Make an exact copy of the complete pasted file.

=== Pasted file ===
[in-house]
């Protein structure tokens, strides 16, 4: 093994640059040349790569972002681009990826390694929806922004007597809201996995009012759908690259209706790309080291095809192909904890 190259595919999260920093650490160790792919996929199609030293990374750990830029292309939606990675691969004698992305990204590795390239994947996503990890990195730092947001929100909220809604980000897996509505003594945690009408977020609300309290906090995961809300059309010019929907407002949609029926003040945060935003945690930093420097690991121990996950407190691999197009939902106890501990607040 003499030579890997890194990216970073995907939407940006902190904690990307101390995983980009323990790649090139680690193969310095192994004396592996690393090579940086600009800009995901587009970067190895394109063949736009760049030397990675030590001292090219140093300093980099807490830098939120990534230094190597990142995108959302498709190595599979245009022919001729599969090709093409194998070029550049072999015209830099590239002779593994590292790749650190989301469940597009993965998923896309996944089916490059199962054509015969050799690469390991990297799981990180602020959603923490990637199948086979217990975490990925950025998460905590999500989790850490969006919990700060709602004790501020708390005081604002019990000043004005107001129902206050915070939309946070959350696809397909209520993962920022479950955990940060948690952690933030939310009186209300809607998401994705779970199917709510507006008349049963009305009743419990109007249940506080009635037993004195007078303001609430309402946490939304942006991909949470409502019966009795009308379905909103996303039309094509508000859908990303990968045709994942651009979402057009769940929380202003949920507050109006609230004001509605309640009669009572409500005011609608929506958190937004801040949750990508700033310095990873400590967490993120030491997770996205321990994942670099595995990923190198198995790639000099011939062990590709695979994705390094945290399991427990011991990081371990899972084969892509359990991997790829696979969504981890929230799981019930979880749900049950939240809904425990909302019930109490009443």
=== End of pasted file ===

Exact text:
[in-house]
């Protein structure tokens, strides 16, 4: 093994640059040349790569972002681009990826390694929806922004007597809201996995009012759908690259209706790309080291095809192909904890 190259595919999260920093650490160790792919996929199609030293990374750990830029292309939606990675691969004698992305990204590795390239994947996503990890990195730092947001929100909220809604980000897996509505003594945690009408977020609300309290906090995961809300059309010019929907407002949609029926003040945060935003945690930093420097690991121990996950407190691999197009939902106890501990607040 003499030579890997890194990216970073995907939407940006902190904690990307101390995983980009323990790649090139680690193969310095192994004396592996690393090579940086600009800009995901587009970067190895394109063949736009760049030397990675030590001292090219140093300093980099807490830098939120990534230094190597990142995108959302498709190595599979245009022919001729599969090709093409194998070029550049072999015209830099590239002779593994590292790749650190989301469940597009993965998923896309996944089916490059199962054509015969050799690469390991990297799981990180602020959603923490990637199948086979217990975490990925950025998460905590999500989790850490969006919990700060709602004790501020708390005081604002019990000043004005107001129902206050915070939309946070959350696809397909209520993962920022479950955990940060948690952690933030939310009186209300809607998401994705779970199917709510507006008349049963009305009743419990109007249940506080009635037993004195007078303001609430309402946490939304942006991909949470409502019966009795009308379905909103996303039309094509508000859908990303990968045709994942651009979402057009769940929380202003949920507050109006609230004001509605309640009669009572409500005011609608929506958190937004801040949750990508700033310095990873400590967490993120030491997770996205321990994942670099595995990923190198198995790639000099011939062990590709695979994705390094945290399991427990011991990081371990899972084969892509359990991997790829696979969504981890929230799981019930979880749900049950939240809904425990909302019930109490009443």